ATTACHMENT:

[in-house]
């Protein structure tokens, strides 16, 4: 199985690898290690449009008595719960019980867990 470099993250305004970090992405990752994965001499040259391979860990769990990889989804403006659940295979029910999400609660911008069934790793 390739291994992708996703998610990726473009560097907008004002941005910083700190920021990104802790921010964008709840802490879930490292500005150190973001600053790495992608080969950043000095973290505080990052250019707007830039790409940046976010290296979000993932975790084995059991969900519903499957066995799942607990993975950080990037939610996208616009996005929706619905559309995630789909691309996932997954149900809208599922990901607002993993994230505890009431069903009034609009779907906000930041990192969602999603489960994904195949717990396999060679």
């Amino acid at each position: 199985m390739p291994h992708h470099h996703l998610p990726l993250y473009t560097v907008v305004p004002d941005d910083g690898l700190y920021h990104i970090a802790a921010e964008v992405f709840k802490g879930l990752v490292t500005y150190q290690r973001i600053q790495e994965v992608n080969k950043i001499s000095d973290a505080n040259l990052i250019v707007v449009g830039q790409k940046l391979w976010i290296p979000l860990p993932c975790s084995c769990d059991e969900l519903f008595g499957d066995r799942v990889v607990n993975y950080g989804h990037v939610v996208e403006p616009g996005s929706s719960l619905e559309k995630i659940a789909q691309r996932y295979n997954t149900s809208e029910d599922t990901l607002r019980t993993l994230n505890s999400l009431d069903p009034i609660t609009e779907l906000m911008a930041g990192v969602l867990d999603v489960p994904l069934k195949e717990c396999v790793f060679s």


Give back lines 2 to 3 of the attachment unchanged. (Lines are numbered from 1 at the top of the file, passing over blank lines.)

């Protein structure tokens, strides 16, 4: 199985690898290690449009008595719960019980867990 470099993250305004970090992405990752994965001499040259391979860990769990990889989804403006659940295979029910999400609660911008069934790793 390739291994992708996703998610990726473009560097907008004002941005910083700190920021990104802790921010964008709840802490879930490292500005150190973001600053790495992608080969950043000095973290505080990052250019707007830039790409940046976010290296979000993932975790084995059991969900519903499957066995799942607990993975950080990037939610996208616009996005929706619905559309995630789909691309996932997954149900809208599922990901607002993993994230505890009431069903009034609009779907906000930041990192969602999603489960994904195949717990396999060679």
């Amino acid at each position: 199985m390739p291994h992708h470099h996703l998610p990726l993250y473009t560097v907008v305004p004002d941005d910083g690898l700190y920021h990104i970090a802790a921010e964008v992405f709840k802490g879930l990752v490292t500005y150190q290690r973001i600053q790495e994965v992608n080969k950043i001499s000095d973290a505080n040259l990052i250019v707007v449009g830039q790409k940046l391979w976010i290296p979000l860990p993932c975790s084995c769990d059991e969900l519903f008595g499957d066995r799942v990889v607990n993975y950080g989804h990037v939610v996208e403006p616009g996005s929706s719960l619905e559309k995630i659940a789909q691309r996932y295979n997954t149900s809208e029910d599922t990901l607002r019980t993993l994230n505890s999400l009431d069903p009034i609660t609009e779907l906000m911008a930041g990192v969602l867990d999603v489960p994904l069934k195949e717990c396999v790793f060679s």